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When it comes to teaching Scripture, I rarely find it particularly helpful to inundate my hearers with my exegesis. Exegesis is the practice of critically studying the text in its full context in order to draw out the author’s original intent. It includes studying the original language in which the particular text was written, which sometimes highlights emphases that may be lost in translation. Usually, however, original language studies benefit the preacher far more than they do the congregation.

Every now and again, however, it is useful to explain particular wordplays that are unclear in translation, but which help to highlight a practical reality. The parable of the rich fool is a case in point.

The parable arose on the back of a particular person in the crowd demanding that Jesus instruct his brother to divine the family inheritance between them. Jesus detected a note of covetousness in the person’s question and so responded with the parable of the rich fool, who built bigger barns to store his expanding wealth, unaware of the fact that death was at the door.

When Jesus described the fool’s abundant harvest (“plentifully” [v. 16]), he used the Greek word euphoreo, which literally means “to bear good fruit.” Later, when the rich man tells himself to “be merry (v. 19),” Jesus used a related word—euphraino—which means “to put in a good frame of mine.” These words come from a common Greek root, from which we derive the English word “euphoria.” It describes great happiness. The wordplay suggests that this man had attached his happiness—indeed, his soul’s very wellbeing (v. 19)—to his wealth.

The kicker comes with the Lord’s assessment of the man: “Fool!” “Fool” translates yet another related word: aphron. The prefix eu- in the first two uses (euphoreo and euphraino) means “good.” The man’s goodharvest put him in a good frame of mind. The prefix a- in the third use (aphron) is a prefix of negation. (For example, “theist” describes someone who believes in God; “atheist” describes someone who does not believe in God. The a- marks “atheist” as the opposite of “theist.”) Aphron, then, literally means “no fruit.”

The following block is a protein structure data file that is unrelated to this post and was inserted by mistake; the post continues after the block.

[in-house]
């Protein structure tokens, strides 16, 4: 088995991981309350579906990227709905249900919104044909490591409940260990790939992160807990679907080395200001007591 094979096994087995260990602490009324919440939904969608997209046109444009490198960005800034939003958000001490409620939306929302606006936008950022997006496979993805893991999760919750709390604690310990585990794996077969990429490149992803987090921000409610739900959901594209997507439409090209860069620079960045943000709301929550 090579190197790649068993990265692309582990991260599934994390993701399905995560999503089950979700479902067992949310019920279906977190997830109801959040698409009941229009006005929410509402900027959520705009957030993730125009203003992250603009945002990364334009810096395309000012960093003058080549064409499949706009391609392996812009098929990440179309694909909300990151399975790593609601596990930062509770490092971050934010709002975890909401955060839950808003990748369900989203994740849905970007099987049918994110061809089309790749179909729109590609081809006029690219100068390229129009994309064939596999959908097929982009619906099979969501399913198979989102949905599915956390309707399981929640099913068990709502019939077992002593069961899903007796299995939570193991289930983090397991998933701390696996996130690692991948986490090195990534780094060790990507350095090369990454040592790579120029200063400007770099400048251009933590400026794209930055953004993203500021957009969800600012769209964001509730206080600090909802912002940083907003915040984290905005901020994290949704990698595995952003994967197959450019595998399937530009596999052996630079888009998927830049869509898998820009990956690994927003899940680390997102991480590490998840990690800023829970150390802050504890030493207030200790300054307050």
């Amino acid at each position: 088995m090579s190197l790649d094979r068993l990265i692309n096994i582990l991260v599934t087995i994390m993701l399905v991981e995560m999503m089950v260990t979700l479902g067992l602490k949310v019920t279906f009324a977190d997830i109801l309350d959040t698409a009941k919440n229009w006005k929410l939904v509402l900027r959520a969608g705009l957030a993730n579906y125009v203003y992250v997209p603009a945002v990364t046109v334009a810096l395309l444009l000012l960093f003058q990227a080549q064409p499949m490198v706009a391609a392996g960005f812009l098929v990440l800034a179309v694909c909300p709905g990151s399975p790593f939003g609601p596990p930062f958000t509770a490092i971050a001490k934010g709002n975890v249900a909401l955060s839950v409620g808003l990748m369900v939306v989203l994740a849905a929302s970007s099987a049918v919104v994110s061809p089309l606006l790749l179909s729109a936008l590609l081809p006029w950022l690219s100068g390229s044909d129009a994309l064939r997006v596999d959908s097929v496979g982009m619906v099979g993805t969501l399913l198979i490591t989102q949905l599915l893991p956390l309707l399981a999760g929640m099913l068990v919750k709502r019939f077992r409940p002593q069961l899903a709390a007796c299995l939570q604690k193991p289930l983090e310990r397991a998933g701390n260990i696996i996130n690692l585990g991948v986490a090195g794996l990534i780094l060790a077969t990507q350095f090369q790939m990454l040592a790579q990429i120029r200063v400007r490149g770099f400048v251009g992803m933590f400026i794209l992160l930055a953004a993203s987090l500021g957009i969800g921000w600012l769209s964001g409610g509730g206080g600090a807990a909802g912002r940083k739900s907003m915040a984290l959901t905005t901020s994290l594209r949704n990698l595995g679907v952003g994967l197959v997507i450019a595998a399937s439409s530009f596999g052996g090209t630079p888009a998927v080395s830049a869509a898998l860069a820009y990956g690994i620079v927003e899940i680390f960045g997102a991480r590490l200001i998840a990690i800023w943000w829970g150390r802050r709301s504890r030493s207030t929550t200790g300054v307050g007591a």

That’s a bit of a technical meander. Let me draw it together: This man attached his personal “good fruit” (euphraino) (i.e. his soul’s wellbeing) to his material “good fruit” (euphoreo) (i.e. his abundant harvest), but God assessed all this to be “no fruit” (aphron) (i.e. folly). The very thing to which he attached his significance actually highlighted his eternal insignificance. Jesus’ wordplay showed that the man was not only slightly misguided but had fundamentally misinterpreted his life’s significance. He rooted his identity in his wealth, which only showed how foolish he really was. His confidence in his abundant crops blinded him to the truth and caused him to trust in his wealth rather than the Lord.

There are many people who are just like the rich fool. They equate their material wellbeing with their soul’s wellbeing and determine their significance by their wealth. They forget that God frequently considers worthless that which we so frequently consider worthwhile.

As you meditate on the parable of the rich fool this morning, ask yourself, where do I find my eternal significance? If it is in anything other than Christ crucified, repent of your no-fruit folly and embrace the way of the cross as the path to eternal significance.